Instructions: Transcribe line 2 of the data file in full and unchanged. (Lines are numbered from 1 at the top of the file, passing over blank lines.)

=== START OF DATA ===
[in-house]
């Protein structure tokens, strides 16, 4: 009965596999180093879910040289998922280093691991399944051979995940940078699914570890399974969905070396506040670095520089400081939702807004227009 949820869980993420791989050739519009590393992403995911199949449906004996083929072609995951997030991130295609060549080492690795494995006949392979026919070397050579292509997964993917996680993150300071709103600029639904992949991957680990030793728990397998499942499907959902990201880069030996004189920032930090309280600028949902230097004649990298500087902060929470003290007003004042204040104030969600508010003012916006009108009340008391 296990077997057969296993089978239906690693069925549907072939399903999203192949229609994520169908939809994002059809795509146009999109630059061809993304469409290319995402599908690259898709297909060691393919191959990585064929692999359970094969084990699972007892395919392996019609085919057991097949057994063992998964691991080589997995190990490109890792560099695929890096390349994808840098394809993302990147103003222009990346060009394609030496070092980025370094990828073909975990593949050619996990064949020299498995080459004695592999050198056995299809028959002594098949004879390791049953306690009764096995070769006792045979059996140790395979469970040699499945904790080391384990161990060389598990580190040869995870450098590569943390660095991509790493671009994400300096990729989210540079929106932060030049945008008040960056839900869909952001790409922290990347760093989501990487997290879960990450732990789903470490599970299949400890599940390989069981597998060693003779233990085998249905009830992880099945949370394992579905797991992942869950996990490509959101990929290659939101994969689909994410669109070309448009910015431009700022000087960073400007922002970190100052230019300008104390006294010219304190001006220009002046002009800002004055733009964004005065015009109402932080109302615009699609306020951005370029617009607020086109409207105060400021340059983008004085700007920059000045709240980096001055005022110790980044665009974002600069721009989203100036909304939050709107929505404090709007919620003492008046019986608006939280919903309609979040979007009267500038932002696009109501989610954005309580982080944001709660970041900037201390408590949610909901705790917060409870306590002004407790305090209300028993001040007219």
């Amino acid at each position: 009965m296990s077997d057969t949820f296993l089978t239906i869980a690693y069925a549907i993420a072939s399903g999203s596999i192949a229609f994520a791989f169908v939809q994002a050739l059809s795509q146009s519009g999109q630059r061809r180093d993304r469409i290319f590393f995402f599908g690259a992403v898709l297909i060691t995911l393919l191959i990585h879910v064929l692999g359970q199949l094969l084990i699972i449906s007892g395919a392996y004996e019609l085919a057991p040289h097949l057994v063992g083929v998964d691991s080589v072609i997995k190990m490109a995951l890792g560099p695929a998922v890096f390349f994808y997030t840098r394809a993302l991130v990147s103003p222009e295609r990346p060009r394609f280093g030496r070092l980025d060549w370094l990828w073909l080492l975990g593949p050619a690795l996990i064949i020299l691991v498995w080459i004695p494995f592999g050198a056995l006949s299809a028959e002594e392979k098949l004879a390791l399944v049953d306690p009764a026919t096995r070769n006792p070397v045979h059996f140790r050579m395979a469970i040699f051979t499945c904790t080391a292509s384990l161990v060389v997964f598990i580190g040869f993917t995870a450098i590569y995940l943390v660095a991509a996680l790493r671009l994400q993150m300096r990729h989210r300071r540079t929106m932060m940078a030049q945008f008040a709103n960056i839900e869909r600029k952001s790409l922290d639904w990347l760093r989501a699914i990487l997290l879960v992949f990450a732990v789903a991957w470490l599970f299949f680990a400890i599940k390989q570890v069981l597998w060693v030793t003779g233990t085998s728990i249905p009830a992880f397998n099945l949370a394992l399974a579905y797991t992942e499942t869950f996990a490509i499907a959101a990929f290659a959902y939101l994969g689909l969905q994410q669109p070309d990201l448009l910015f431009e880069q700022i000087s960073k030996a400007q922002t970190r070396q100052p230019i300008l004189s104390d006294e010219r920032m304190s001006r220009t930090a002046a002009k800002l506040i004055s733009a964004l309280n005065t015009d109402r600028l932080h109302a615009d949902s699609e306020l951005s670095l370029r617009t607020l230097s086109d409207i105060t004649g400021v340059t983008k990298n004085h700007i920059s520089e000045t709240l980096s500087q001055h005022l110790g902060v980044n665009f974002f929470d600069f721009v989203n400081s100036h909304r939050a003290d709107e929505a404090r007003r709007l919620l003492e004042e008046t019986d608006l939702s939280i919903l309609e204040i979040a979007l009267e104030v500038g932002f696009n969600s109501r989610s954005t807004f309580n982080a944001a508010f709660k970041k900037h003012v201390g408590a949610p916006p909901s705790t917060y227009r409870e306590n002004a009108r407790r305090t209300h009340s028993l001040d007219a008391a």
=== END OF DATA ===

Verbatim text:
């Protein structure tokens, strides 16, 4: 009965596999180093879910040289998922280093691991399944051979995940940078699914570890399974969905070396506040670095520089400081939702807004227009 949820869980993420791989050739519009590393992403995911199949449906004996083929072609995951997030991130295609060549080492690795494995006949392979026919070397050579292509997964993917996680993150300071709103600029639904992949991957680990030793728990397998499942499907959902990201880069030996004189920032930090309280600028949902230097004649990298500087902060929470003290007003004042204040104030969600508010003012916006009108009340008391 296990077997057969296993089978239906690693069925549907072939399903999203192949229609994520169908939809994002059809795509146009999109630059061809993304469409290319995402599908690259898709297909060691393919191959990585064929692999359970094969084990699972007892395919392996019609085919057991097949057994063992998964691991080589997995190990490109890792560099695929890096390349994808840098394809993302990147103003222009990346060009394609030496070092980025370094990828073909975990593949050619996990064949020299498995080459004695592999050198056995299809028959002594098949004879390791049953306690009764096995070769006792045979059996140790395979469970040699499945904790080391384990161990060389598990580190040869995870450098590569943390660095991509790493671009994400300096990729989210540079929106932060030049945008008040960056839900869909952001790409922290990347760093989501990487997290879960990450732990789903470490599970299949400890599940390989069981597998060693003779233990085998249905009830992880099945949370394992579905797991992942869950996990490509959101990929290659939101994969689909994410669109070309448009910015431009700022000087960073400007922002970190100052230019300008104390006294010219304190001006220009002046002009800002004055733009964004005065015009109402932080109302615009699609306020951005370029617009607020086109409207105060400021340059983008004085700007920059000045709240980096001055005022110790980044665009974002600069721009989203100036909304939050709107929505404090709007919620003492008046019986608006939280919903309609979040979007009267500038932002696009109501989610954005309580982080944001709660970041900037201390408590949610909901705790917060409870306590002004407790305090209300028993001040007219």